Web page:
I had just heard the Pharrell and Robin Thicke song recently. It was my first time hearing it, but to my musical ears it is quite clear that the majorityof his song structure was based off of “Got To Give It Up” by Marvin Gaye. I can hear many elements of the Gaye song being lifted and “created” into “Blurred Lines”: the drum and bass tracks have an overwhelmingly similar musical note/value relationship between one another, the predominance of the cowbell, the presence of background voices and the specific howl of a background voice being extrapolated and used repeatedly throughout the song. Sure there are very minor changes that Pharrell and Thicke did to the above parts, but to my ears, the overall majority of the song structure is clearly taken from the Marvin Gaye song, and apparently without permission.

QUINN: Yes, I agree with you and that is what I thought too. The first time I heard that song I remember exactly where I was because I have had discussions with people about this. And a lot of times with music you either hear it or you do not hear it. And if you are in the music industry or you are familiar with intellectual property law in this space and you hear something like that, you cannot get the original out of your head. And that was what was going on with me. At first I thought it was the Marvin Gaye song and I thought it was a little different treatment of it. And then I realized, no, this is a wholly new song and they have just taken it from Marvin Gaye. I thought they had to have gotten the rights. And they didn’t. But where you draw the line in the music industry? Yes, it is flattering when somebody uses your ideas, but when they take too much and you are not getting any credit for it that really strikes at the heart of your ability to make a profit because licensing is a big part of income stream here.

Ivo Mijac in concert.

Ivo Mijac.

MIJAC: It is. However musical accidents can happen, as recently between Sam Smith and Tom Petty. When I first heard the Sam Smith song “Stay With Me” I thought that a significant portion of his melody and song structure originated from “I Won’t Back Down” by Tom Petty. I was originally put off by the Sam Smith song. What I later learned however is that after the “accident” was discovered, Sam Smith agreed to give co-writing credit to Tom Petty. The public agreement seemed quite amicable and a general feeling of professionalism and respect maintained. So Tom Petty received authorship and creditbut in the case of Blurred Lines, there was no credit given in advance nor immediately after public release.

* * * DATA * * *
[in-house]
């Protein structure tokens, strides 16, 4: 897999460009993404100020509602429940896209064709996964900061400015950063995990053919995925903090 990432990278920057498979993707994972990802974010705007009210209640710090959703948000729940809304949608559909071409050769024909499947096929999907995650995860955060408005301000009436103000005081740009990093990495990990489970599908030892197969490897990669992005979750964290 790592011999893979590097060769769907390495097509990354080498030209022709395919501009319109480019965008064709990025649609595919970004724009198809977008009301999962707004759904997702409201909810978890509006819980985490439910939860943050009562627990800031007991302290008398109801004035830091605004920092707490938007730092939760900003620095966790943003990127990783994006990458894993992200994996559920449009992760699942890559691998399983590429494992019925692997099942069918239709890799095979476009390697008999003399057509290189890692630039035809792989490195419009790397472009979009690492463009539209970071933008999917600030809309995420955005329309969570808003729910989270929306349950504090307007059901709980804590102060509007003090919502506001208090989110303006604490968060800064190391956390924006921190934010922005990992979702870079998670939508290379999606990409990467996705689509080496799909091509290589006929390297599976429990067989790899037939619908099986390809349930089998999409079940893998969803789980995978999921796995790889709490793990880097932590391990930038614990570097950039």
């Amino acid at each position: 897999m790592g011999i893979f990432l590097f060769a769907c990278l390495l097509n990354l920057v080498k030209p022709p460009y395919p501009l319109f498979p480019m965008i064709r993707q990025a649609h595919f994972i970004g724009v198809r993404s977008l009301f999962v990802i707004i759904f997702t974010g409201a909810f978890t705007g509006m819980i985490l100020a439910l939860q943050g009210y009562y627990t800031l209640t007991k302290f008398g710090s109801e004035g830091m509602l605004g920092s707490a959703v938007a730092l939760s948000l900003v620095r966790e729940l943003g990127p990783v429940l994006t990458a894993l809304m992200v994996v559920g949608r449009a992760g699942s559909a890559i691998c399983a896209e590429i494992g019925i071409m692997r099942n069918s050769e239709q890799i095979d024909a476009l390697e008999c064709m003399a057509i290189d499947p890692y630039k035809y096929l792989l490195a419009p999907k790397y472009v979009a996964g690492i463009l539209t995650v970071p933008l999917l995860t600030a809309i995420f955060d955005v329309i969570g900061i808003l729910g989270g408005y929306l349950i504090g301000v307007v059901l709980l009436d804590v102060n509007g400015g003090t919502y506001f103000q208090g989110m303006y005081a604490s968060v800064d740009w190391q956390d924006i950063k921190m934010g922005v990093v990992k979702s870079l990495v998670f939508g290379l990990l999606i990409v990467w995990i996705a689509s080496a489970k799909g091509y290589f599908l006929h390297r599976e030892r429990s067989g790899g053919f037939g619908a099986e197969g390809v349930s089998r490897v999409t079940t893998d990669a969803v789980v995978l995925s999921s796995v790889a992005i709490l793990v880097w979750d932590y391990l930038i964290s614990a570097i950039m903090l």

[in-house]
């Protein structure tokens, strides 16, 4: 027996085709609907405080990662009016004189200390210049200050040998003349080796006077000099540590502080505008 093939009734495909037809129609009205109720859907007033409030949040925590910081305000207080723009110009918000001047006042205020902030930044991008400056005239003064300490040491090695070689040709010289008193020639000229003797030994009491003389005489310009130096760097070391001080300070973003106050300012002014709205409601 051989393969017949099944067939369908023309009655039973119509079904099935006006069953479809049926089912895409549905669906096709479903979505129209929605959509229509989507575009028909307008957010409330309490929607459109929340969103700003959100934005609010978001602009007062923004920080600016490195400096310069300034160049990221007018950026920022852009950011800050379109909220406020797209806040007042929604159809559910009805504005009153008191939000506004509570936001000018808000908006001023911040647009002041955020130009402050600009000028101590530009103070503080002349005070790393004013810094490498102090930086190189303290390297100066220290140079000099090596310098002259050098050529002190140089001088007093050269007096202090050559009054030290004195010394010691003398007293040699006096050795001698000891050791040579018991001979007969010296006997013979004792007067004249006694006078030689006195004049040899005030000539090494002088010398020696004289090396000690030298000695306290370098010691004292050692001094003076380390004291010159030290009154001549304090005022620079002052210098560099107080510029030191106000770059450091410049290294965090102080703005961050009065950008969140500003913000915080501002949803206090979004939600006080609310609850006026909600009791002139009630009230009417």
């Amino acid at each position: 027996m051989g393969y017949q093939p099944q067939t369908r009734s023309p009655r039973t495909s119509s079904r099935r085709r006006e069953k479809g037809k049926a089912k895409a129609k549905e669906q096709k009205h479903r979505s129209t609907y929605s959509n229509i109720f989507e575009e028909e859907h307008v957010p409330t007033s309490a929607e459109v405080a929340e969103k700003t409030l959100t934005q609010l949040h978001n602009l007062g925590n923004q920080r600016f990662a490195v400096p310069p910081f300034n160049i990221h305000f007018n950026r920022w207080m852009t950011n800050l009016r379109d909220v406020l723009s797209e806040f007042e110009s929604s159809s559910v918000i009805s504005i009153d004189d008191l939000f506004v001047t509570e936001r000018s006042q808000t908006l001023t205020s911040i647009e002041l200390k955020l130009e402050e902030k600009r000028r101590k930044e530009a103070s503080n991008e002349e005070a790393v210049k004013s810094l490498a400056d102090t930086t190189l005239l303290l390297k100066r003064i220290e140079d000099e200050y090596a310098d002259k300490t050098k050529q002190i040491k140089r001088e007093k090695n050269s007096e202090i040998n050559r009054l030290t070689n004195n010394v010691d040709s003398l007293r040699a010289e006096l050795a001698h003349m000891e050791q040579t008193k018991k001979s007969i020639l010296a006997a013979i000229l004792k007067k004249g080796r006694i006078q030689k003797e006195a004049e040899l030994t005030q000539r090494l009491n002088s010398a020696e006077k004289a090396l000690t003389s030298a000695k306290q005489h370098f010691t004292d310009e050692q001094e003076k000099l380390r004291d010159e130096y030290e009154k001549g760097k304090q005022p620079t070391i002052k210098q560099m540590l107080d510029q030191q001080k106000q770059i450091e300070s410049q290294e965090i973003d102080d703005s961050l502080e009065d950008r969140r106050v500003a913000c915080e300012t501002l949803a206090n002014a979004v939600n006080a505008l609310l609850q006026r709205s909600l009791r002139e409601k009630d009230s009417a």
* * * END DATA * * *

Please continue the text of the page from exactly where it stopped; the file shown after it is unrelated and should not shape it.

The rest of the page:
QUINN: Can you explain what you mean by “credit”? I know what you mean but that is really the way you guys get paid, right?

MIJAC: It is. It is the way that we get paid either as a performance, a one-time performance, or royalties when it is played on the radio. So that is how we get paid. Other musicians, like Beck, have done a lot of sampling over the years. But to my knowledge he has always given credit to the originators of the parts he lifts to form his songs. So it is really important that people get credit because that is how we are paid, our intellectual property is generates revenue and a livelihood by receiving credit for our work that others use.

QUINN: The thing that amazing me is it seems like this should be commonsense. It is a shame that this even has to be spoken about. But if you guys cannot get paid for creating then you really just cannot create. People who have 9 to 5 jobs would get that if you said, “You are not going to get paid for doing that because we are going to take your work, turn it in and claim it as our own.’ They would say, “Well, that’s not fair. I spent all day doing the work so I should get credit for that or get paid for that.” That Is really what we are talking about here, is it not?